Some educators, moreover, contend that the proposed opportunity-to-learn commission would be unable to come up with a set of standards that would measure whether schools possess the capacity to bring students to high standards for performance.
Rather than try to develop such standards, said Andrew C. Porter, the director of the Wisconsin Center for Education Research at the University of Wisconsin at Madison, states should hold schools accountable by determining whether their students have in fact attained the standards for performance.
"We simply don't know in a prescriptive way what all the ingredients are to providing effective education,'' Mr. Porter said. "There is no formula that says, 'If we do this, this, and this, a kid's going to learn.'''
But other researchers and educators contend that it is possible to gauge whether students have had the opportunity to learn challenging subject content, and they are beginning to define what such standards might be.
In a paper written last fall, Mr. Smith, the undersecretary-designate, and Jennifer A. O'Day, a research associate for the Pew Forum on Education Reform, argued that standards for schools should be "parsimonious and well-focused,'' and suggested that they address resources, practice, and student performance.
For example, they said, the resource standards might include having teachers and administrators able to teach to high standards; the practice standards could include whether a school has a "powerful and appropriate'' pedagogy and curriculum; and the performance standards could indicate whether students have attained the performance goals.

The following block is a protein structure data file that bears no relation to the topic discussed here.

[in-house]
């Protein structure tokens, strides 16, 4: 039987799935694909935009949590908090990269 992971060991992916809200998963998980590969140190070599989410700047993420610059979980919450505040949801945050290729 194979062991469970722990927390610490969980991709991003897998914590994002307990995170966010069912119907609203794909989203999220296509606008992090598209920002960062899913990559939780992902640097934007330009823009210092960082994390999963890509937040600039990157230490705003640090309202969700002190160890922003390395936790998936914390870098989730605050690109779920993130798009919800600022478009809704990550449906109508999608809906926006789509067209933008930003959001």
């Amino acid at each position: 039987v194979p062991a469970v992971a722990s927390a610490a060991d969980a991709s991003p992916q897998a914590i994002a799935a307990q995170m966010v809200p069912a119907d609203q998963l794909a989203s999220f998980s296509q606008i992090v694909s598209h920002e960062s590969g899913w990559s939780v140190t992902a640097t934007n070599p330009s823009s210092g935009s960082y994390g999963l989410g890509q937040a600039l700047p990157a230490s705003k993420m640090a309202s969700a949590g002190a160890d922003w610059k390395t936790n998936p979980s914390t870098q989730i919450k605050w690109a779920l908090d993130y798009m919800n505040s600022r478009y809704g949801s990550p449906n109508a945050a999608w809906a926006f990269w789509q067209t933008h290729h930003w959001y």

Similarly, Linda Darling-Hammond, the co-director of the National Center for Restructuring Education, Schools, and Teaching at Teachers College, Columbia University, has proposed a set of "standards of practice'' for schools.
In a report last fall, Ms. Darling-Hammond outlined 12 such standards, including: All students have equitable access to resources necessary to fulfill standards of excellence; all students should have access to a rich and challenging curriculum; and school-governance procedures should provide for the "vigorous involvement'' of teachers and other staff members in decisionmaking.
Such "standards of excellence,'' Ms. Darling-Hammond writes, "are never fully met; they are the engines for ongoing growth and improvement of all schools and school systems.''
State and national officials are also coming up with definitions of standards for schools.
Leaders of the Music Educators National Conference, which is part of a consortium developing national standards for student achievement in the arts, are also separately developing school-delivery standards that would insure that students are able to meet the standards.
Such standards will address scheduling, course offerings, staffing, materials, equipment, and facilities, according to Paul Lehmann, the director of the project.
"You can't achieve the expectations of the content standards and achievement standards if you don't have the course offerings, if you don't have enough teachers, if you don't have enough time,'' he said.